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Practitioner-Based Measurement: A Collaborative Approach


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The established philosophy within the software development industry is that an organization implementing a program to improve software quality can expect to recoup the cost of the implementation many times over through the reduced cost associated with improvements in quality.4 Measurement initiatives are perceived to provide a key contribution to quality improvement as evidenced by the focus of early measurement based initiatives and the place of measurement in the higher echelons of process initiatives. In general, organizations pursue measurement initiatives from a perspective that, without measurement, control is not possible.3 While organizations recognize that there are potential benefits to measuring their processes and products, however, they typically find it difficult to structure ad-hoc measures into a formal program a situation that is compounded by the significant cost of implementing such programs. Although these problems have led to some organizations moving away from measurement programs, many companies still use measurement programs as illustrated by the continued interest in, for example, the Capability Maturity Model. Given the appetite and potential returns on investment of measurement frameworks and initiatives, ways of successfully implementing them are important.

With that importance in mind, this work evaluates the implementation of such a measurement framework in a major Insurance organization. A hybrid model practitioner-based was devised to incorporate the best aspects of current approaches and mitigate identified shortcomings. In order to continually improve software quality, research was conducted to understand the critical success factors in implementing software measurement programs, develop a measurement framework to address the critical success factors, implement a pilot program based on that framework, and reflect on the outcomes of implementation for future practice. We examine existing measurement frameworks in order to assess the critical success factors and the relative strengths and weaknesses of existing approaches in relation to those factors and describe the model that results from the outcomes of the analysis of strengths and weaknesses of existing approaches. Later, we describe the implementation of a pilot of the model in an established IT department and evaluate the success of the pilot and the implications for the state-of-the-art.

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Existing Measurement Frameworks

A variety of frameworks have been proposed as the basis for measurement programs, which can broadly be categorized as top-down or bottom-up. Top down approaches focus on the goals of the organization as expressed through senior management. The Goal Question Metric (GQM) paradigm1 underpins a number of top-down approaches and is considered one of the most effective along with the AMI approach,10 which itself has its basis in GQM. In outline, the approach is a structured method of breaking down organizational goals into questions or sub-goals and further decomposing them into metrics. In this approach, a clear link exists between metrics and goals, though a significant early effort is demanded in deriving questions and measures. The AMI adds to the measurement based improvement philosophy in its consideration of process maturity when setting goals. In contrast, the bottom-up approach challenges the assertion that measurement is focused solely on providing information for managerial decision making, and suggests that providing practitioners with objective data will help facilitate an improvement in both the service they provide and the products they produce.8 As an example, the MQG framework is predicated on a reversal of the GQM framework8 - the fundamental difference is that the measures come first, not last. One of the key concepts of the MQG spiral is that the practitioner is the focus of the program as measures should serve practitioners in helping them improve the quality of their work products.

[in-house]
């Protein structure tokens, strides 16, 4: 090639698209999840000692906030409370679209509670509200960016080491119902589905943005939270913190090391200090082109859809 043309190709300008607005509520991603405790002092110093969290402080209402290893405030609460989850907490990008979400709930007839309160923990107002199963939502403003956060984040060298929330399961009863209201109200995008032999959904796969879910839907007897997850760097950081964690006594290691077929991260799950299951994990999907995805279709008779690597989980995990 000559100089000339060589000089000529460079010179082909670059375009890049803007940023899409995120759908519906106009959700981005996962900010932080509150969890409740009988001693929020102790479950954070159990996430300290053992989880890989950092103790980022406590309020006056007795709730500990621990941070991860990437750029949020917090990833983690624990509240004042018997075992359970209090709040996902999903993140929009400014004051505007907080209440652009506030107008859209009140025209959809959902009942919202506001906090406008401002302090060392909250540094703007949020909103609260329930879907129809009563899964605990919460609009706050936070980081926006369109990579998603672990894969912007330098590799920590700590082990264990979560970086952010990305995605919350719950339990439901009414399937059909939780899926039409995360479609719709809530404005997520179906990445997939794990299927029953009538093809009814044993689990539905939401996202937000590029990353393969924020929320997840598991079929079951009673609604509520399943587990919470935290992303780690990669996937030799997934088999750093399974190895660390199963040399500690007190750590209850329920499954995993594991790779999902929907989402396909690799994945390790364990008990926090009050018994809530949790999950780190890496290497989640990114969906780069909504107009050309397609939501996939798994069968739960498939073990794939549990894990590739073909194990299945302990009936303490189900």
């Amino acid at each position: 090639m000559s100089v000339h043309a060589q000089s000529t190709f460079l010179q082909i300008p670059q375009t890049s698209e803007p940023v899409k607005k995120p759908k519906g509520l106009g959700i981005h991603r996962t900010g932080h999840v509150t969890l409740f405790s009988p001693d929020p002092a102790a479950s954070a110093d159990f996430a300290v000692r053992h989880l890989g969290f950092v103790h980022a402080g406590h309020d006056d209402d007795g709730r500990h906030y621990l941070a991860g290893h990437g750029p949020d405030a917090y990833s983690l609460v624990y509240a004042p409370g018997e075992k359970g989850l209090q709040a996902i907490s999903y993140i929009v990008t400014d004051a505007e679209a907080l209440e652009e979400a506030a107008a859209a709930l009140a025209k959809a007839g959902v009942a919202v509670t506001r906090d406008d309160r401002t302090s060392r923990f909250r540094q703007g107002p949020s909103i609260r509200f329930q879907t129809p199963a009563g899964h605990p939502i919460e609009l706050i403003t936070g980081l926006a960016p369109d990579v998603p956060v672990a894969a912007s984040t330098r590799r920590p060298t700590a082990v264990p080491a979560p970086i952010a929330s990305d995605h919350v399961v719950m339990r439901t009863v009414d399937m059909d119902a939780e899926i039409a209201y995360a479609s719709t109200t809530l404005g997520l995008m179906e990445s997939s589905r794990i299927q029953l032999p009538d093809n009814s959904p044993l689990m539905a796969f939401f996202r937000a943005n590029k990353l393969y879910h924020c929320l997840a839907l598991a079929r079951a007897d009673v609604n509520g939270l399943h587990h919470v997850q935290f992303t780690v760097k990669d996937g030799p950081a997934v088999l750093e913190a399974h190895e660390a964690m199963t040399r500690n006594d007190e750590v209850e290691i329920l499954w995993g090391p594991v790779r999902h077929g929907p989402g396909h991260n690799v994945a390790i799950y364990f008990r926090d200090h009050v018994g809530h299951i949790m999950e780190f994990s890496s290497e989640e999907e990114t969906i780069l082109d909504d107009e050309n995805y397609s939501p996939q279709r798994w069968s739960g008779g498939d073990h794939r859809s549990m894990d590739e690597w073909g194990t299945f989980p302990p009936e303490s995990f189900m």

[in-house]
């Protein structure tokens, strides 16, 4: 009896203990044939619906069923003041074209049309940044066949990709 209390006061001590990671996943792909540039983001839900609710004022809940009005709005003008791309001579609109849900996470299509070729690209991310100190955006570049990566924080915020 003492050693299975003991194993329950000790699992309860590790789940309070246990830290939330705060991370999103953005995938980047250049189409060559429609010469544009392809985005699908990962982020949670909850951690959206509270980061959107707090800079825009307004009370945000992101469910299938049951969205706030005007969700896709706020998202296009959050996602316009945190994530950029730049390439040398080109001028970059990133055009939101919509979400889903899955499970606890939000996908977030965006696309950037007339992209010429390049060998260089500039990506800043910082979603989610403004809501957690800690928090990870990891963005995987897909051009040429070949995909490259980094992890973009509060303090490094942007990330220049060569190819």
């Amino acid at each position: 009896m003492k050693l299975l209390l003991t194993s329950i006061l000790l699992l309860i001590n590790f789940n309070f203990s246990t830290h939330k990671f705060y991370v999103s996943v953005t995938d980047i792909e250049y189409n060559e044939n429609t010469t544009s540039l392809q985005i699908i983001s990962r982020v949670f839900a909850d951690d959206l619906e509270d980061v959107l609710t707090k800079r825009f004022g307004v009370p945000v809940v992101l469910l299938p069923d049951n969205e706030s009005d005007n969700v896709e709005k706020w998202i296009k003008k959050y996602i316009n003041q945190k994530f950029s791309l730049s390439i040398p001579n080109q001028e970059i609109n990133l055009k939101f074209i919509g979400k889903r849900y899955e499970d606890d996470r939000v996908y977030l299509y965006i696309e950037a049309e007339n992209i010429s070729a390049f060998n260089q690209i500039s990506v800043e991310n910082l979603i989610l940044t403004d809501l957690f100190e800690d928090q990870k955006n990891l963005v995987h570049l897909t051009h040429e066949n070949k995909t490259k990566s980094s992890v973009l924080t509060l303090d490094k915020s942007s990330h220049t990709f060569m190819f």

Failed measurement programs have been reported in the literature5,7 and irrespective of the framework, anecdotal evidence suggests that 75%-80% or more measurement programs are likely to fail to deliver their objectives.2 As a consequence, it is important to consider the factors that are argued to affect implementation success in order to evaluate the strengths and weaknesses of the top-down and bottom-up approaches. In summary, the factors are:

  • Complexity. Measurement programs to improve quality may require a significant number of measurements to cover each of the quality characteristics; typical facets include correctness, reliability, integrity, usability, efficiency, maintainability, flexibility, testability, portability, reusability, interoperability for example. Multiple facets and multiple measures increase complexity, which increases the risk that the measurement program will fail to establish itself.8
  • Practitioner commitment. The effort related to the implementation of frameworks requires consensus with those generating measurement data. Typical facets that are important in this respect include transparency, feedback, usefulness, automated data collection and training.
  • Management commitment. Measurement programs can have a significant ongoing cost for all future software development projects so it is important to secure management commitment.7